German painter, draftsman, printmaker, and theorist of the German Renaissance, Albrecht Dürer was born, May 21, 1471, in the Franconian city of Nuremberg. ❦ Dürer established his reputation and influence across Europe when he was in his twenties due to his high-quality woodcut prints. He was in communication with the major Italian artists of his […]
Marie Bracquemond (1 December 1840 – 17 January 1916) was a French Impressionist artist, who was described retrospectively by Henri Focillon in 1928 as one of “les trois grandes dames” of Impressionism alongside Berthe Morisot and Mary Cassatt. Her frequent omission from books on artists is sometimes attributed to the efforts of her husband, Félix […]
Greek painter, sculptor, and architect of the Spanish Renaissance El Greco [The Greek] Doménikos Theotokópoulos [Δομήνικος Θεοτοκόπουλος] was born, October 1st, 1541 in Candia, Crete*, Greece. ✻ part of the Republic of Venice and the center of Post-Byzantine art at the time ❦ El Greco is regarded as a precursor of both Expressionism and Cubism, […]
Italian painter Michelangelo Merisi da Caravaggio* was born, September 29, 1571 in Milan, Italy. ✻ Caravaggio is actually the name of his home town in Lombardy in northern Italy ❦ An artist who lived a short and tempestuous life matching the drama of his works. He is considered the first great representative of the Baroque […]
I decided to concentrate on trying to make a painting using the bare minimum of colours – white/black .. greys. This was inspired by a recent short break I had on the North Wales coast. We arrived in the middle of Storm Francis with winds up to 75 mph, the sea was especially violent (we […]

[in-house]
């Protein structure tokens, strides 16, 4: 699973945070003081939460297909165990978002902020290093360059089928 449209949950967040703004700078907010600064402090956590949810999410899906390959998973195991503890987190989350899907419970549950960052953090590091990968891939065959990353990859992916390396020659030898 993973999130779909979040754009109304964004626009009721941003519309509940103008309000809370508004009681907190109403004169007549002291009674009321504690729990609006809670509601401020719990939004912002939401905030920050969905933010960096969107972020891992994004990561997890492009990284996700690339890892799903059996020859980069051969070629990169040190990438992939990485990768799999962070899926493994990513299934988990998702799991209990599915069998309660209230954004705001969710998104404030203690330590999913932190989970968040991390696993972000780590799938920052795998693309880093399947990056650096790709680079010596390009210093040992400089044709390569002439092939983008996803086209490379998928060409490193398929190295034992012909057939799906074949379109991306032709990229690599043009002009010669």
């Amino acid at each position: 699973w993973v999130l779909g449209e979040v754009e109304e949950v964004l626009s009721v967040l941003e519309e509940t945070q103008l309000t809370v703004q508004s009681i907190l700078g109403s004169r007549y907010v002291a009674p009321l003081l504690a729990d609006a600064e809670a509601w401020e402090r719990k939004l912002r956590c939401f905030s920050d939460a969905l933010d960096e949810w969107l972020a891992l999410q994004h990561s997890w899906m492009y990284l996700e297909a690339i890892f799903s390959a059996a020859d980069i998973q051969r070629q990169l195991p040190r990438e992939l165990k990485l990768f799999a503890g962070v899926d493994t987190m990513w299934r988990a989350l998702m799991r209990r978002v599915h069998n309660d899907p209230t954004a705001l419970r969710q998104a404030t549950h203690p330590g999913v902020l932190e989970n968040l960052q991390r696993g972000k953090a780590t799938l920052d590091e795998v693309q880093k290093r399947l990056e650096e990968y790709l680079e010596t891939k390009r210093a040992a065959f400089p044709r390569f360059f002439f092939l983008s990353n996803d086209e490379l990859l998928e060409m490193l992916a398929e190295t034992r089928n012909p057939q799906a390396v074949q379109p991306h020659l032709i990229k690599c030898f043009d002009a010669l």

French Neoclassical painter Jean Auguste Dominique Ingres was born, August 29, 1780 in Montauban, in southern France ❦ A man profoundly respectful of the past, he assumed the role of a guardian of academic orthodoxy against the ascendant Romantic style represented by his nemesis Eugene Delacroix. His exemplars, he once explained, were “the great masters […]
Without too much thought I took
to the beach,
followed the white lines of
leading me due north along that
in no time at all the beach huts were
removed by dunes and blurring
she was there
right in front of me, as if she’d
right out of the ether.
she was squatting down,
blonde haired and
her blue-green dress hitched up a touch
showing small bare feet
where the dry white sand
gave way to shingle.
but she didn’t even look!
staring into that wide expanse
she could see
clear across the ocean.
looking down I admired her
the delicate amber jewellery on
her long hair matted by
the keen breeze.
then she looked up,
her eyes like cyan gems
and pointed to herself–
‘Elfhild’ I thought she said
sounding sort of German
or Dutch or maybe something
but I didn’t speak a word.
she didn’t seem lost or in any distress
so I moved on,
giving her a faint wave,
after all, what business was it
I carried on steadily
maybe half a mile or so,
felt the wind move round
south to south east.
I could’ve done with a jumper so I
got up quite a pace in the end.
frankly I wanted to return
to see if she was alright –
but I saw only footprints
where she had been, where the shingle
gave way to sand.
walking to the shoreline something
caught my eye, a piece of amber
wet and shining.
I picked it up, held it
to the light
and smiled, looking out
to where the waves
were rolling in by the edge of
that German sea
Dutch draughtsman, painter, and printmaker Rembrandt Harmenszoon van Rijn was born, July 15, 1606 in Leiden, in the Dutch Republic [now the Netherlands]. ❦ An innovative and prolific master in drawings, prints [etchings] and paintings, he is considered one of the greatest visual artists in the history of art and the most important in Dutch […]
“We are the sun,” you said,
that his light arose with us
playing on rainbows,
his myriad smiles the spangled waves.
In those days thoughts were endless,
vibrant pages which turned by themselves.
There were no limits to how far we’d run
or dream out onto the sea,
our hearts living free in a peerless sky.
But thoughts like books do have an end
and I have died a billion times,
holding on to every word you said,
like a child might ask a question
between the pages of his lives